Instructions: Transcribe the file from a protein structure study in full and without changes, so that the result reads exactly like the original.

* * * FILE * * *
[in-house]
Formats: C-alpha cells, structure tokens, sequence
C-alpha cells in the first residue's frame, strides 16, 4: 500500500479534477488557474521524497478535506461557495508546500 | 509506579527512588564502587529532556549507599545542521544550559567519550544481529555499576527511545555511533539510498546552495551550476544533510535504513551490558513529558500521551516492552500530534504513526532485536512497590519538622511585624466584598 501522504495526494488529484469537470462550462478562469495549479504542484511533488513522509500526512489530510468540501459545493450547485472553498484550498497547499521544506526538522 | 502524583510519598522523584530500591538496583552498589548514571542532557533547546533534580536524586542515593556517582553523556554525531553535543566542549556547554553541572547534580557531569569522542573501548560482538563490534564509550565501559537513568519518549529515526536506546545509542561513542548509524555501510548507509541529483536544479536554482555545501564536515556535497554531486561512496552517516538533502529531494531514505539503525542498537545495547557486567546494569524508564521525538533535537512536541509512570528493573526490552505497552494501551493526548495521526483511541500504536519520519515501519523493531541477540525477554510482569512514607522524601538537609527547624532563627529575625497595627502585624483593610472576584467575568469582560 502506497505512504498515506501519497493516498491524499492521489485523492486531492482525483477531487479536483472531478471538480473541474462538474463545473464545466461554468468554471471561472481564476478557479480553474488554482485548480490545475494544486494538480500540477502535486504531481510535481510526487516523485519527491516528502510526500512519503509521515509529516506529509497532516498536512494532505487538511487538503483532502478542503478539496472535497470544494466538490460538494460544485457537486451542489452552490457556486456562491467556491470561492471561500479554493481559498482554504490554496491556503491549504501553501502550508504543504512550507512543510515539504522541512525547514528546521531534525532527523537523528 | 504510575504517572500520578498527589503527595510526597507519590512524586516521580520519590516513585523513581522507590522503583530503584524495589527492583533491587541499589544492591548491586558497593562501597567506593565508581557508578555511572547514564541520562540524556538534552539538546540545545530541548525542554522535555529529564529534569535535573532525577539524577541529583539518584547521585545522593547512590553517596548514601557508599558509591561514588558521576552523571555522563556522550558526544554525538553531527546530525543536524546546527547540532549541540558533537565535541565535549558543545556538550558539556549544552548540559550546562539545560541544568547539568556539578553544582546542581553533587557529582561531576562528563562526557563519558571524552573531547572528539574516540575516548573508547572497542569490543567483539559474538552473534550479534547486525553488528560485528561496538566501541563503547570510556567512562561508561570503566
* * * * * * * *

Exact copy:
[in-house]
Formats: C-alpha cells, structure tokens, sequence
C-alpha cells in the first residue's frame, strides 16, 4: 500500500479534477488557474521524497478535506461557495508546500 | 509506579527512588564502587529532556549507599545542521544550559567519550544481529555499576527511545555511533539510498546552495551550476544533510535504513551490558513529558500521551516492552500530534504513526532485536512497590519538622511585624466584598 501522504495526494488529484469537470462550462478562469495549479504542484511533488513522509500526512489530510468540501459545493450547485472553498484550498497547499521544506526538522 | 502524583510519598522523584530500591538496583552498589548514571542532557533547546533534580536524586542515593556517582553523556554525531553535543566542549556547554553541572547534580557531569569522542573501548560482538563490534564509550565501559537513568519518549529515526536506546545509542561513542548509524555501510548507509541529483536544479536554482555545501564536515556535497554531486561512496552517516538533502529531494531514505539503525542498537545495547557486567546494569524508564521525538533535537512536541509512570528493573526490552505497552494501551493526548495521526483511541500504536519520519515501519523493531541477540525477554510482569512514607522524601538537609527547624532563627529575625497595627502585624483593610472576584467575568469582560 502506497505512504498515506501519497493516498491524499492521489485523492486531492482525483477531487479536483472531478471538480473541474462538474463545473464545466461554468468554471471561472481564476478557479480553474488554482485548480490545475494544486494538480500540477502535486504531481510535481510526487516523485519527491516528502510526500512519503509521515509529516506529509497532516498536512494532505487538511487538503483532502478542503478539496472535497470544494466538490460538494460544485457537486451542489452552490457556486456562491467556491470561492471561500479554493481559498482554504490554496491556503491549504501553501502550508504543504512550507512543510515539504522541512525547514528546521531534525532527523537523528 | 504510575504517572500520578498527589503527595510526597507519590512524586516521580520519590516513585523513581522507590522503583530503584524495589527492583533491587541499589544492591548491586558497593562501597567506593565508581557508578555511572547514564541520562540524556538534552539538546540545545530541548525542554522535555529529564529534569535535573532525577539524577541529583539518584547521585545522593547512590553517596548514601557508599558509591561514588558521576552523571555522563556522550558526544554525538553531527546530525543536524546546527547540532549541540558533537565535541565535549558543545556538550558539556549544552548540559550546562539545560541544568547539568556539578553544582546542581553533587557529582561531576562528563562526557563519558571524552573531547572528539574516540575516548573508547572497542569490543567483539559474538552473534550479534547486525553488528560485528561496538566501541563503547570510556567512562561508561570503566